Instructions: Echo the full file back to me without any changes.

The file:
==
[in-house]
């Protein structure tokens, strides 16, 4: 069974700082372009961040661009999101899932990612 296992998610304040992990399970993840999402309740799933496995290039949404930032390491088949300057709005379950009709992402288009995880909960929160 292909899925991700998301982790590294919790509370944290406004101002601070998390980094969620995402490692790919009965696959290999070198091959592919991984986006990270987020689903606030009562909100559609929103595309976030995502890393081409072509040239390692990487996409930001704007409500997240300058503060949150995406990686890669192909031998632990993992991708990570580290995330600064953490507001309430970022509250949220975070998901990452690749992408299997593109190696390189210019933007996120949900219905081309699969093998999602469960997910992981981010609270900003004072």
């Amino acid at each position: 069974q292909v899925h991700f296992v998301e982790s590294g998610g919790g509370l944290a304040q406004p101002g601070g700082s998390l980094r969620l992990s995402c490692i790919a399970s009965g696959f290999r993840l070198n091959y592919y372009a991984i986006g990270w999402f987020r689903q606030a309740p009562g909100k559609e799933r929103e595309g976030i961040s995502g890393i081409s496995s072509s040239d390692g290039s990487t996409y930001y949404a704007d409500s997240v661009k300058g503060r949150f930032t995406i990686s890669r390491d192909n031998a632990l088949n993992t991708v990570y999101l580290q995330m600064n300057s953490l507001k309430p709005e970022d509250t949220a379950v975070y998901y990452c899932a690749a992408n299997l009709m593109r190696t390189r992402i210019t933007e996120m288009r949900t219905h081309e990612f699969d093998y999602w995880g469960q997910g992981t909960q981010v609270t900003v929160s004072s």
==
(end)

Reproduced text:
[in-house]
């Protein structure tokens, strides 16, 4: 069974700082372009961040661009999101899932990612 296992998610304040992990399970993840999402309740799933496995290039949404930032390491088949300057709005379950009709992402288009995880909960929160 292909899925991700998301982790590294919790509370944290406004101002601070998390980094969620995402490692790919009965696959290999070198091959592919991984986006990270987020689903606030009562909100559609929103595309976030995502890393081409072509040239390692990487996409930001704007409500997240300058503060949150995406990686890669192909031998632990993992991708990570580290995330600064953490507001309430970022509250949220975070998901990452690749992408299997593109190696390189210019933007996120949900219905081309699969093998999602469960997910992981981010609270900003004072």
């Amino acid at each position: 069974q292909v899925h991700f296992v998301e982790s590294g998610g919790g509370l944290a304040q406004p101002g601070g700082s998390l980094r969620l992990s995402c490692i790919a399970s009965g696959f290999r993840l070198n091959y592919y372009a991984i986006g990270w999402f987020r689903q606030a309740p009562g909100k559609e799933r929103e595309g976030i961040s995502g890393i081409s496995s072509s040239d390692g290039s990487t996409y930001y949404a704007d409500s997240v661009k300058g503060r949150f930032t995406i990686s890669r390491d192909n031998a632990l088949n993992t991708v990570y999101l580290q995330m600064n300057s953490l507001k309430p709005e970022d509250t949220a379950v975070y998901y990452c899932a690749a992408n299997l009709m593109r190696t390189r992402i210019t933007e996120m288009r949900t219905h081309e990612f699969d093998y999602w995880g469960q997910g992981t909960q981010v609270t900003v929160s004072s």